Tag: data visualisation
Down With Tadpoles, Up With Arrows | The Superiority of the Arrow Chart
So yesterday I published a blog on how to create a Tadpole Chart. And there was some great feedback and some great debate over the usability both on Twitter and on LinkedIn.
However, one tweet thread with Tableau Ambassador Christina Gorga and Data Viz Wizard Steve Wexler was particularly interesting
As much as I like the aesthetic appeal of the comet and tadpole, an arrow chart is now my first choice. The comet doesn’t work well if the two values are close together.
— Steve Wexler (@DataRevelations) October 3, 2022
After reading this, I felt somewhat foolish.
Another commenter … Read the rest
Analysing Interstate Migration Movements in Australia
I recently published a dashboard to allow people to view Australian interstate migration figures using ABS data.
As I mentioned in the post introducing the dashboard (which you can read here), interstate migration became a hot topic throughout the first two years of the COVID-19 pandemic.
We witnessed en-masse movements of Australians throughout the country – some were seeking an escape from COVID and associated lockdowns, while others were seeking a change of scenery as they realised they could work their high-paying jobs in Australian metro locations such as Sydney and Melbourne from the comfort of other … Read the rest
Visualising Population | Australian Interstate Migration Figures
I’m a migrant, and migration data has always fascinated me.
While the media focus is often on international migration to Australia, the COVID pandemic suddenly threw interstate migration into sharp focus, as lockdowns in various states may have incentivised different people to question where they lived and what type of life they wanted to live.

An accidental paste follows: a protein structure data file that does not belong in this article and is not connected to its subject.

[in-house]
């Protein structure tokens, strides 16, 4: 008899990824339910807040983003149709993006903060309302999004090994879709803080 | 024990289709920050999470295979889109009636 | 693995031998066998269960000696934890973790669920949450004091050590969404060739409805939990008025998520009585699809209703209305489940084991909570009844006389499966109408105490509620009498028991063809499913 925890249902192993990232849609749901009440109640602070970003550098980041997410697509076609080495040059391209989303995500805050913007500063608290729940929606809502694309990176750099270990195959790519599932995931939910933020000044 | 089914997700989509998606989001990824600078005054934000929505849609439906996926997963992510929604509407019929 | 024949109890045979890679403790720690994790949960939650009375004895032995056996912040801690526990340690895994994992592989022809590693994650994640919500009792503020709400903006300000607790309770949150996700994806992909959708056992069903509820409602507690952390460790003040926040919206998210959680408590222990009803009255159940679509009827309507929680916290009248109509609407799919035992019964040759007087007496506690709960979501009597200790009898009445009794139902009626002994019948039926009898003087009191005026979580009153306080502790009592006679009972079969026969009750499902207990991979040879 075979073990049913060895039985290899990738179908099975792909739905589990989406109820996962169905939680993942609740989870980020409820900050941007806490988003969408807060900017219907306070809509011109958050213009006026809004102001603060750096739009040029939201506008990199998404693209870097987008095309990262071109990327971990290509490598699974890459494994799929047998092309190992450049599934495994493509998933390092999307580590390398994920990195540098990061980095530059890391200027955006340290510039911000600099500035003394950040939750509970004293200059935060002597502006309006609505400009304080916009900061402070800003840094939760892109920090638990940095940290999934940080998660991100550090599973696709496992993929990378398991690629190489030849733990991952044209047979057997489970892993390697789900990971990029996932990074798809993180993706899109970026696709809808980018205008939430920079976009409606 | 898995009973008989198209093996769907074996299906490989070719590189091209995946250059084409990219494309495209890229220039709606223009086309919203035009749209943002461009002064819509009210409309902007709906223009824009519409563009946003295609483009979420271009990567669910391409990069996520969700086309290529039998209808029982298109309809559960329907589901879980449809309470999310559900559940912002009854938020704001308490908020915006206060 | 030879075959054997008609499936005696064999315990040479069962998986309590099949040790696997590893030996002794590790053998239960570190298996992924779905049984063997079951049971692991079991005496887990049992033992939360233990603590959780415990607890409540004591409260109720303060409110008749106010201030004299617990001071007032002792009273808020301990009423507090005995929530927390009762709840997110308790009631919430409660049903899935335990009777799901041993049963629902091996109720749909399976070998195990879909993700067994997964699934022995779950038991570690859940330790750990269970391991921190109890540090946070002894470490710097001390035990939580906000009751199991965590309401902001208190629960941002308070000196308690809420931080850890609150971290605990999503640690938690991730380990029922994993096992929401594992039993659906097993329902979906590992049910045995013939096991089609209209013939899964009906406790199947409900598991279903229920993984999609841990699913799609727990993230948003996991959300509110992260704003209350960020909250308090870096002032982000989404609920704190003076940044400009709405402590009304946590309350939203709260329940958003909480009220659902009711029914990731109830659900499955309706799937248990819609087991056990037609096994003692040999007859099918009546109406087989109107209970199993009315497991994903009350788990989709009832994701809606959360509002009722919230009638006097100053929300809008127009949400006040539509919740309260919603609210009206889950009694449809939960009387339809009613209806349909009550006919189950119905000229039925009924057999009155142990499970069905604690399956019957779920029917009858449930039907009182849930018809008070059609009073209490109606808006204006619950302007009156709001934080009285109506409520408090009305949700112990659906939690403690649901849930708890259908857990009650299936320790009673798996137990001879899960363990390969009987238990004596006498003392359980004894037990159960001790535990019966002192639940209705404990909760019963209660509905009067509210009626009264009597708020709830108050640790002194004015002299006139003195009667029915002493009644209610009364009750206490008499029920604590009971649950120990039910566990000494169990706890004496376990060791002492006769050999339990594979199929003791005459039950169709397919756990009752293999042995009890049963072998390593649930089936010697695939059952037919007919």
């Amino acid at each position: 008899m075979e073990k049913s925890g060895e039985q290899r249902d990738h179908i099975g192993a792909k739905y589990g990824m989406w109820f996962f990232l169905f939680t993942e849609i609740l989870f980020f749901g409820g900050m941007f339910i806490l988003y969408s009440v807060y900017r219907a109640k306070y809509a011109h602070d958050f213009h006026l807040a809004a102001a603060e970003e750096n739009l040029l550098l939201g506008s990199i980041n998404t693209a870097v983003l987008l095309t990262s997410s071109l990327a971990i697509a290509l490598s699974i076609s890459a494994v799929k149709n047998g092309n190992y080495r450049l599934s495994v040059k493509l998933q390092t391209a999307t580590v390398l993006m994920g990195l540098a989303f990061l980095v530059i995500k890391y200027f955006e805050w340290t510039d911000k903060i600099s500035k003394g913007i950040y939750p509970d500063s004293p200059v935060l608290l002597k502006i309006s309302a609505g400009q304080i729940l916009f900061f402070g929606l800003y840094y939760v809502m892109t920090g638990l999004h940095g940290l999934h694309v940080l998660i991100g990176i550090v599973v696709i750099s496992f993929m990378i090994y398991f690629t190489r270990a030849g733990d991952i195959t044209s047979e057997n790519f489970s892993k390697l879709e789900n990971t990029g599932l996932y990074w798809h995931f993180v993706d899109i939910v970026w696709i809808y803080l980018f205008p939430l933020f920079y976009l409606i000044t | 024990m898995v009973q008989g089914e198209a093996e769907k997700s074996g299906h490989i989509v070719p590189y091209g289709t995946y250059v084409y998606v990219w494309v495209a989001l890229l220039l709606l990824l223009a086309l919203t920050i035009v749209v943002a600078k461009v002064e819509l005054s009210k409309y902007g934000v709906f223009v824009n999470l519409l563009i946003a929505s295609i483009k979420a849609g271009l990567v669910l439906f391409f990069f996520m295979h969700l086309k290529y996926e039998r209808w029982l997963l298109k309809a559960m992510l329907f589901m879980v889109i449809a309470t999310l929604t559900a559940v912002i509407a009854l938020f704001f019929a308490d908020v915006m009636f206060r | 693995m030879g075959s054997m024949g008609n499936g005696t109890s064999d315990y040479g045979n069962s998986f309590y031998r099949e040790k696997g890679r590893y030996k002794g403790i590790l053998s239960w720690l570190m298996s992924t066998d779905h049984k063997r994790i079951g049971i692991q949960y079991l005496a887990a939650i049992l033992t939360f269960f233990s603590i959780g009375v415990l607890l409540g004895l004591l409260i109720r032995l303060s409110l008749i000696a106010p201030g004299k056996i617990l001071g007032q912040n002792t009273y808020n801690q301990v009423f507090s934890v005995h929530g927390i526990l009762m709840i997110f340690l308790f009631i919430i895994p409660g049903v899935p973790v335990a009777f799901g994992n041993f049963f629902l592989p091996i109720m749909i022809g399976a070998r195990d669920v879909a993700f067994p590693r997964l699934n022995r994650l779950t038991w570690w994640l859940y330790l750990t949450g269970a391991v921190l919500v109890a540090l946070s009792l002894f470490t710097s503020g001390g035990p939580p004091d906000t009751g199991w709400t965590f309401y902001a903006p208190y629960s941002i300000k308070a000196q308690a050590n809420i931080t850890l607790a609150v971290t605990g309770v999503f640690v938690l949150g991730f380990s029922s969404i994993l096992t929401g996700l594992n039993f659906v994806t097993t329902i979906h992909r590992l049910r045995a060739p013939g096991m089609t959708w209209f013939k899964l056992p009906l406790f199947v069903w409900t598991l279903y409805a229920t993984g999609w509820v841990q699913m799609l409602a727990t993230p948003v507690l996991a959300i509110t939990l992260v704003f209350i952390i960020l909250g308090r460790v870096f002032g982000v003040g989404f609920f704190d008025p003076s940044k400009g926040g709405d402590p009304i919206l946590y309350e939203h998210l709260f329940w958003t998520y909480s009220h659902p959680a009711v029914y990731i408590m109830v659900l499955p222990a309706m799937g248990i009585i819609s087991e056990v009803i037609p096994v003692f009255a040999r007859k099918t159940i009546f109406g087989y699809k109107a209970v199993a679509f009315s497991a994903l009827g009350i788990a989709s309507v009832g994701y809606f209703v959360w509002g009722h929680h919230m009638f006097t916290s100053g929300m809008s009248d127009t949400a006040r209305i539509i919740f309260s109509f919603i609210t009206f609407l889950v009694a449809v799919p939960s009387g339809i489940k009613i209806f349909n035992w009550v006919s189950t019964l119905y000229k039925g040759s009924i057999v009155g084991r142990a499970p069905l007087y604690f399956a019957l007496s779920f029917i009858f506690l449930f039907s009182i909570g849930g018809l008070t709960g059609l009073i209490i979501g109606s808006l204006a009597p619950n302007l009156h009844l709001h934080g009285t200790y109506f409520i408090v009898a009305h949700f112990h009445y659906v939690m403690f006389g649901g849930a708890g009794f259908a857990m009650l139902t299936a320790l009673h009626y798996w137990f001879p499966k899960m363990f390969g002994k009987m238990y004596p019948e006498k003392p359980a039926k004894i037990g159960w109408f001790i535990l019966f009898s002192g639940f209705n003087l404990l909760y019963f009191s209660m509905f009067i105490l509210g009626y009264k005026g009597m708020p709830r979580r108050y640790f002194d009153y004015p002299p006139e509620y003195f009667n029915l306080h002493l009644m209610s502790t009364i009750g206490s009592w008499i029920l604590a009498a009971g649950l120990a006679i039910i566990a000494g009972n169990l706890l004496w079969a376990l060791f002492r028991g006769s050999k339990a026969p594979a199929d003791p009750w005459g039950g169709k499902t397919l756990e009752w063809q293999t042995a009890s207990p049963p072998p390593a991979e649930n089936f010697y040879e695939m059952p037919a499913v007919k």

And as someone who was in the Queensland real estate market in 2021, it was often common to read stories about how people fleeing the lockdowns in southern Australian States and Territories were adding a lot of demand to a piping hot housing market.
As … Read the rest
The importance of exploratory data analysis: Exploring the first B2VB challenge
I kicked off the year participating in a brand-new data visualisation curated by
Eric Balash. It’s called ‘Back to Viz Basics’, also known by its hashtag #B2VB. It’s a fortnightly challenge where the data visualisation community – both new and old – come together to practice some core charting skills. You can read about the initiative here.
The first ‘official’ challenge was on the theme of the scatter plot, a chart type that’s a core communication tool of the data professional. Eric challenged us to analyse some
American college basketball data, specifically on coaching, to … Read the rest
A Cost of Insecurity – Comparing Spending on Military Capability v the Human Development Index
One great thing about the company I work for is that they continually encourage us to develop our skills via monthly data visualisation challenges. The latest challenge was themed on ‘scatter plots’ and it was definitely one I wished to be a part of – I love scatter plots!
Harking back to my postgraduate studies in international relations, I had sourced some data from the Stockholm International Peace Research Institute around the percentage of GDP various countries use to support their military capability. I was very keen to do some analysis using this data but momentarily stuck with what to … Read the rest
Fun with sets: Highlighting/filtering data using a shared attribute of a selected value in Tableau
Have you ever wanted to be able to filter or highlight records in a Tableau visualisation that share a common attribute? For example, say you had a visualisation and a filter that listed animals. You select ‘kangaroo’, and the visualisation would filter for ‘kangaroo’ and all other marsupials – animals that share the same infraclass as the chosen ‘kangaroo’.
Typically, when filtering in Tableau, you filter on a single dimension or measure and the filter action is limited to whatever you selected. Using the example above, if I chose ‘kangaroo’, the visualisation would filter for kangaroos but no other, unless … Read the rest